Paging Dr. Duration
Another factor to consider when weighing whether or not it’s right to leave your agency for a new opportunity is the amount of time that you’ve been in your present job. Like it or not, optics are a factor when it comes to one’s career story and a suspiciously short stint at an agency can often times raise some very valid questions, as it signifies that something may have gone sideways.
A rule of thumb, for someone that is fulltime, is that it’s typically good to last a year in your first job (and even those thereafter). Now, if you’re in a nightmare situation or your dream job comes along, then by all means, throw caution to the wind and take it. However, you only get one of those in my opinion.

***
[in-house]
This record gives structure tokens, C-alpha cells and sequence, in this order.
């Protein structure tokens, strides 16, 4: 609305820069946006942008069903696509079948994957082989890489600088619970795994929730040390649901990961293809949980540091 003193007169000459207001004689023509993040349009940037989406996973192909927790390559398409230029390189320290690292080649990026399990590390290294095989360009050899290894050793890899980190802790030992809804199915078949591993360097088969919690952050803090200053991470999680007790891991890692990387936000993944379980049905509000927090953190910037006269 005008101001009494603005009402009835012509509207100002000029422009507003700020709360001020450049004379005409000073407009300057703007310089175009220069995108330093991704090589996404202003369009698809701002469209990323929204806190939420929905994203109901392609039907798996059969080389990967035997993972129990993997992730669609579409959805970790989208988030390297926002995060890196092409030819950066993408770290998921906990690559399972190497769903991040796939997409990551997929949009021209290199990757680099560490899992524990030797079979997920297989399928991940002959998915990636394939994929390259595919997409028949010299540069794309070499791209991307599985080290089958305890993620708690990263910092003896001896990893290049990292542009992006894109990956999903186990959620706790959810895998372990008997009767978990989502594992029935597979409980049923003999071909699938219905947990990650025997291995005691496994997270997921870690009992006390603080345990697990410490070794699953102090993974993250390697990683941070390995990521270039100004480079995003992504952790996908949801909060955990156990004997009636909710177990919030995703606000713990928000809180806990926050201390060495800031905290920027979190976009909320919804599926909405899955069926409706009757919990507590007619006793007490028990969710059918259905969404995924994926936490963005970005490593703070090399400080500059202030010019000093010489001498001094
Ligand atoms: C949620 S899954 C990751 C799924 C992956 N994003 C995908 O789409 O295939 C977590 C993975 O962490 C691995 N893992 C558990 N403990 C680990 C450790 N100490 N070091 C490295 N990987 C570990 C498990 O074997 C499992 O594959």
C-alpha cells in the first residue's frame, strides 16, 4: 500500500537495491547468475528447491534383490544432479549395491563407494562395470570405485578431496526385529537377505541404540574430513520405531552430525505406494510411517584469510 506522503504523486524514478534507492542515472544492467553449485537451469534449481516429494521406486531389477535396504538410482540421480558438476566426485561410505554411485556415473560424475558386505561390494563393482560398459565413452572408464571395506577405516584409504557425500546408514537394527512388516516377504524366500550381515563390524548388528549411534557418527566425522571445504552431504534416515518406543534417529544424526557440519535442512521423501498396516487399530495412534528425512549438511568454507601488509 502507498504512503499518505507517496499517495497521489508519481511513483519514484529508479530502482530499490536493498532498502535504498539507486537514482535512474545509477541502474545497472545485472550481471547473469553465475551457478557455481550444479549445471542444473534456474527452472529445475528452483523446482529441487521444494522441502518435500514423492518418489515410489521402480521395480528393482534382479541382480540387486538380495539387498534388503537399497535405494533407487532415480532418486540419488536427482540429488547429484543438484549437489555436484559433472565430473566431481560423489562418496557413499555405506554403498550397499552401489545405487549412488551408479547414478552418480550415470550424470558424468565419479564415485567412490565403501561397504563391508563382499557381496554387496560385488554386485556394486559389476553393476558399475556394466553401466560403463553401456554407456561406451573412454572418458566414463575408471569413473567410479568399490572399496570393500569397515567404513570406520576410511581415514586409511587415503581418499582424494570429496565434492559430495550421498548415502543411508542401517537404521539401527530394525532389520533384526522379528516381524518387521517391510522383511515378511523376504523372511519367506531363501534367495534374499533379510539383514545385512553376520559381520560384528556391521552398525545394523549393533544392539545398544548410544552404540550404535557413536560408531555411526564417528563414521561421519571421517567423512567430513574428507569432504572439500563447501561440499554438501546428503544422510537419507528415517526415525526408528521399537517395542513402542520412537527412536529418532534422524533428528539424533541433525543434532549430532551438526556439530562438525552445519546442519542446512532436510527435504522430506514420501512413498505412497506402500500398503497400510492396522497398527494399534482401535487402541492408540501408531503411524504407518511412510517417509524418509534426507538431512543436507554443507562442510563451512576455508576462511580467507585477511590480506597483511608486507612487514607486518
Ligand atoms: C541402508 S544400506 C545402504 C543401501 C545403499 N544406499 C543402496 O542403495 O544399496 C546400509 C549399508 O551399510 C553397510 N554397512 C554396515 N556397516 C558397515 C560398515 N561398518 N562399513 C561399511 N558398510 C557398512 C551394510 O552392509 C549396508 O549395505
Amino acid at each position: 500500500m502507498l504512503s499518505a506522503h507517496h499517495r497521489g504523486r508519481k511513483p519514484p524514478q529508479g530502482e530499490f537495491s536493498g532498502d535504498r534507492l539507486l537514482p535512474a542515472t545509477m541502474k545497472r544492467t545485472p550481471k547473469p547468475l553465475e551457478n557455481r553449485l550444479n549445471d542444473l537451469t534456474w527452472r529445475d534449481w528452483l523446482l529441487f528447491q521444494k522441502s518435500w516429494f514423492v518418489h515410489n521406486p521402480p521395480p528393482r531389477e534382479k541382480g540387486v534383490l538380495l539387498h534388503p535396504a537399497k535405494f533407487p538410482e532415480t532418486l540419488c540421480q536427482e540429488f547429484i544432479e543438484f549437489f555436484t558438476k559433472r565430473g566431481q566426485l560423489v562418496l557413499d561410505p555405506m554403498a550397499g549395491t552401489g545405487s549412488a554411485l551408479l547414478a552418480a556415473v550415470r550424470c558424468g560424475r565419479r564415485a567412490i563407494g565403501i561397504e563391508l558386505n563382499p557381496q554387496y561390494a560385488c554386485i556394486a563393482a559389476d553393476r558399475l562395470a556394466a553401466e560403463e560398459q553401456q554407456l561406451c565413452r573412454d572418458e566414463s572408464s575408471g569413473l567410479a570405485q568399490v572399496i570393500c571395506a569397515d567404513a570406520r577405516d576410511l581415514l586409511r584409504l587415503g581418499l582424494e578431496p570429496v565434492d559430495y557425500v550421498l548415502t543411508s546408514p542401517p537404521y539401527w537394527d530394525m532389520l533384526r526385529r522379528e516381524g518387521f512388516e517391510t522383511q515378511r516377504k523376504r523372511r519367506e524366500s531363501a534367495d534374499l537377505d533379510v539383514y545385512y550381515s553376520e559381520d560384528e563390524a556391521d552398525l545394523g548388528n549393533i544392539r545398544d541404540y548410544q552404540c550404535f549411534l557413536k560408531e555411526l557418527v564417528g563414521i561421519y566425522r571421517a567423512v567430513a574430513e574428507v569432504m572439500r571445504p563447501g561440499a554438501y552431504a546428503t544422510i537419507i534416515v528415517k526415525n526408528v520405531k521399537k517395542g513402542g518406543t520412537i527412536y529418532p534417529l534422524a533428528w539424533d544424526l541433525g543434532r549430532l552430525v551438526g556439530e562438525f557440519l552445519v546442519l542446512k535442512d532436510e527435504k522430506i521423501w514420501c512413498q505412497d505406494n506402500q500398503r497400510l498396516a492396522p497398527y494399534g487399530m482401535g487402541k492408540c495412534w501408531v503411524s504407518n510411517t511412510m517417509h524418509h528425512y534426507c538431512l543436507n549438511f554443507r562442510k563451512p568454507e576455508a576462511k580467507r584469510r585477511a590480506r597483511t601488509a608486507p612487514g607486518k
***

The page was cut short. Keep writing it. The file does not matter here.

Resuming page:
If your resume starts to look like short stints in the county jail, employers could become wary of your ability to stay put or grow with an agency. So, all things equal, and if you can manage it, try to stay in your first job for a year before entertaining the allure of other suitors. You’ll have given yourself some time to learn more about yourself, your position/department, the industry and ultimately what’s best for you.
Devil You Know Vs. The Devil You Don’t
Sometimes the decision to leave an agency is pretty easy. You’re not challenged, perhaps leadership/management is lacking, you see no foreseeable areas for growth on the horizon, client is a nightmare and the free blueberry bagels on Monday are always stale. Well, I suppose it’s time to go.
But, not so fast, my friend…